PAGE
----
Maths - More algebra? Yes, please

Tes Editorial

What the lesson is about

At a basic level, algebra is an effective form of shorthand; at an advanced level, a vehicle for expressing and examining theories and discoveries, writes Naomi Sani. We should be doing more algebra in primaries and promoting it positively. Simple algebra is a natural extension of simple number work. For example, find the value of y in:

4 + 5 = y Answer: y = 9

12 - y = 8 Answer: y = 4

If young children have been taught well, they will readily complete such a task; only those who have learnt to fear algebra will freeze.

Primary pupils at ease with the above can cope with more algebra basics. For example:

n + n + n + n is the same as "4 lots of n" or 4 x n;

4 x n is conventionally shortened to 4n;

n x 4 is also shortened to 4n, as n x 4 is the same as 4 x n and the convention is to write the number first.

Writing expressions is easy when pupils know that any lower-case letter can be used to represent the unknown number. For example: add 5 to an unknown number: answer: n + 5. Subtract 3 from a number: answer: n - 3. Multiply a number by 10: answer: 10n.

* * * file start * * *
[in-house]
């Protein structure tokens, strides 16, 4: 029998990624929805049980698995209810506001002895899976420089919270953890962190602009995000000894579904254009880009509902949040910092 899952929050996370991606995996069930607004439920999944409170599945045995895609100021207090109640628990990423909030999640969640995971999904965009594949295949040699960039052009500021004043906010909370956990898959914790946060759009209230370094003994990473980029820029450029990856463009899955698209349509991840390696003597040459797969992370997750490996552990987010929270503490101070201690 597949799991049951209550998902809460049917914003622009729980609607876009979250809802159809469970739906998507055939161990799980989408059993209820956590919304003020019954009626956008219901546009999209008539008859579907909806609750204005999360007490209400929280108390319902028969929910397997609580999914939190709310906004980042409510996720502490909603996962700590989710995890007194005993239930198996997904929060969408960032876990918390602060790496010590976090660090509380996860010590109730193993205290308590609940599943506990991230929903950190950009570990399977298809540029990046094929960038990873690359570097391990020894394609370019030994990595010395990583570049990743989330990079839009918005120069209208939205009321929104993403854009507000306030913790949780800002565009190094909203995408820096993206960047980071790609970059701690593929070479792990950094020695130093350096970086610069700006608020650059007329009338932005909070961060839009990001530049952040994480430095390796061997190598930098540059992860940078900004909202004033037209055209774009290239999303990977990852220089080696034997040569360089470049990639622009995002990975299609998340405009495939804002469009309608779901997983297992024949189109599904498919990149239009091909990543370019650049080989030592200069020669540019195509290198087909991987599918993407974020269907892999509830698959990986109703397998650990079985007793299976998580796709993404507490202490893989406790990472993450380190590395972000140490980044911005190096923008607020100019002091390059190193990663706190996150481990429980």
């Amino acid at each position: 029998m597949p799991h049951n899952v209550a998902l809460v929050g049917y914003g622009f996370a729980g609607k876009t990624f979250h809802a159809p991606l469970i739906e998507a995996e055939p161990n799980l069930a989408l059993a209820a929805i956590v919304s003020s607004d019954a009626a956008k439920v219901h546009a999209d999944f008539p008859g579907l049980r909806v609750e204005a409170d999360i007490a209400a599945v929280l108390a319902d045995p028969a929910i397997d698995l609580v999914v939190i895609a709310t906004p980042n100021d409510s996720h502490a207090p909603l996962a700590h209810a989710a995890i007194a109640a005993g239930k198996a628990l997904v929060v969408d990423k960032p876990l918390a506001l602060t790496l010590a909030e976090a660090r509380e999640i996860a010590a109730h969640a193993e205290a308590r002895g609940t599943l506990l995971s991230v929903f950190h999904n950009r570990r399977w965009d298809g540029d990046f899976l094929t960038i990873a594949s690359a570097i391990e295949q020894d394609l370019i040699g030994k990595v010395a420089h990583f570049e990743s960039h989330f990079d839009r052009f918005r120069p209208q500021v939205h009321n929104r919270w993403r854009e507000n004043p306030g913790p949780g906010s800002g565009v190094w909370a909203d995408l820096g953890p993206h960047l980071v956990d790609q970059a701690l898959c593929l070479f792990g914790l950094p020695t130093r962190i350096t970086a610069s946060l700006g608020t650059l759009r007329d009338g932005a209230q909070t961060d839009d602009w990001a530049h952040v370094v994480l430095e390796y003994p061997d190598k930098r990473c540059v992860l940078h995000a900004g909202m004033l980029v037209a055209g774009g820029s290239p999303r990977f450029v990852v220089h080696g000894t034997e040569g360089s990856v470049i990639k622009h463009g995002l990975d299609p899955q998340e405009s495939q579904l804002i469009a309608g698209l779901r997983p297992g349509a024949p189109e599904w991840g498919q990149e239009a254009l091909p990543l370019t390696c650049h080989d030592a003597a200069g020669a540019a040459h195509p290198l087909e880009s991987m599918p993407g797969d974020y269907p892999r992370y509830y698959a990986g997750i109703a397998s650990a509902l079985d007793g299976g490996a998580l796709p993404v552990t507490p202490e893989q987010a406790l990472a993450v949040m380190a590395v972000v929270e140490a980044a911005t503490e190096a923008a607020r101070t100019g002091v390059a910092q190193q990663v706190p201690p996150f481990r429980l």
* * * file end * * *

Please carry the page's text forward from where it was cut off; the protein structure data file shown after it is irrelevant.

So more algebra please! Let's banish the fear and ensure it's universally well taught.

What else?

Algebra can be easier when letters are given meaning. Try shivabob's paperclip activity to give those symbols a real context. And enjoy a colourful maths activity with tafkam's algebra hunt.

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Tes Editorial

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